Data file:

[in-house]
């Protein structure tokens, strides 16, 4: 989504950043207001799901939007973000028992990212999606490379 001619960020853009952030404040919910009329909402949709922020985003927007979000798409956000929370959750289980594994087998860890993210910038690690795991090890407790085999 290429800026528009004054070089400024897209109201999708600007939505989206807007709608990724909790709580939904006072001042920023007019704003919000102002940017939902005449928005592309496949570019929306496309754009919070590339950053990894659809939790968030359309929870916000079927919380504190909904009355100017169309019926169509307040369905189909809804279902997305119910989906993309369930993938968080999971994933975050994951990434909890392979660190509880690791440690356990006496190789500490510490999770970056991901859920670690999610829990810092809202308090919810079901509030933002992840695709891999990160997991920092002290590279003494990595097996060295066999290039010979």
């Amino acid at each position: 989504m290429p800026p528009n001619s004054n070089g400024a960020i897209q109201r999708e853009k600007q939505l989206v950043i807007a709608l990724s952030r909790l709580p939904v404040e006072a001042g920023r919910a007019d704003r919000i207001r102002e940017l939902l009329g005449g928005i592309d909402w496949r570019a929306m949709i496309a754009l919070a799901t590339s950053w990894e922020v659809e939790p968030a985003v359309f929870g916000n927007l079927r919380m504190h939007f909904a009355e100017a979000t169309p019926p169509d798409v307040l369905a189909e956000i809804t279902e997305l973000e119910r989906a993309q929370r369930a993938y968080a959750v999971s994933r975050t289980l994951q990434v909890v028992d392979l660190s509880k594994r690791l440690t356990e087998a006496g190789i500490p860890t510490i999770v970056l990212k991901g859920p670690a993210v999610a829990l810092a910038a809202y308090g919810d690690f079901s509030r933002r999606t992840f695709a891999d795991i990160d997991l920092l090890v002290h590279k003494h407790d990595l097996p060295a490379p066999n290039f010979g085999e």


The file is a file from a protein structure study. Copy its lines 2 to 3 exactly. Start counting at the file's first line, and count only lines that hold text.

């Protein structure tokens, strides 16, 4: 989504950043207001799901939007973000028992990212999606490379 001619960020853009952030404040919910009329909402949709922020985003927007979000798409956000929370959750289980594994087998860890993210910038690690795991090890407790085999 290429800026528009004054070089400024897209109201999708600007939505989206807007709608990724909790709580939904006072001042920023007019704003919000102002940017939902005449928005592309496949570019929306496309754009919070590339950053990894659809939790968030359309929870916000079927919380504190909904009355100017169309019926169509307040369905189909809804279902997305119910989906993309369930993938968080999971994933975050994951990434909890392979660190509880690791440690356990006496190789500490510490999770970056991901859920670690999610829990810092809202308090919810079901509030933002992840695709891999990160997991920092002290590279003494990595097996060295066999290039010979």
């Amino acid at each position: 989504m290429p800026p528009n001619s004054n070089g400024a960020i897209q109201r999708e853009k600007q939505l989206v950043i807007a709608l990724s952030r909790l709580p939904v404040e006072a001042g920023r919910a007019d704003r919000i207001r102002e940017l939902l009329g005449g928005i592309d909402w496949r570019a929306m949709i496309a754009l919070a799901t590339s950053w990894e922020v659809e939790p968030a985003v359309f929870g916000n927007l079927r919380m504190h939007f909904a009355e100017a979000t169309p019926p169509d798409v307040l369905a189909e956000i809804t279902e997305l973000e119910r989906a993309q929370r369930a993938y968080a959750v999971s994933r975050t289980l994951q990434v909890v028992d392979l660190s509880k594994r690791l440690t356990e087998a006496g190789i500490p860890t510490i999770v970056l990212k991901g859920p670690a993210v999610a829990l810092a910038a809202y308090g919810d690690f079901s509030r933002r999606t992840f695709a891999d795991i990160d997991l920092l090890v002290h590279k003494h407790d990595l097996p060295a490379p066999n290039f010979g085999e």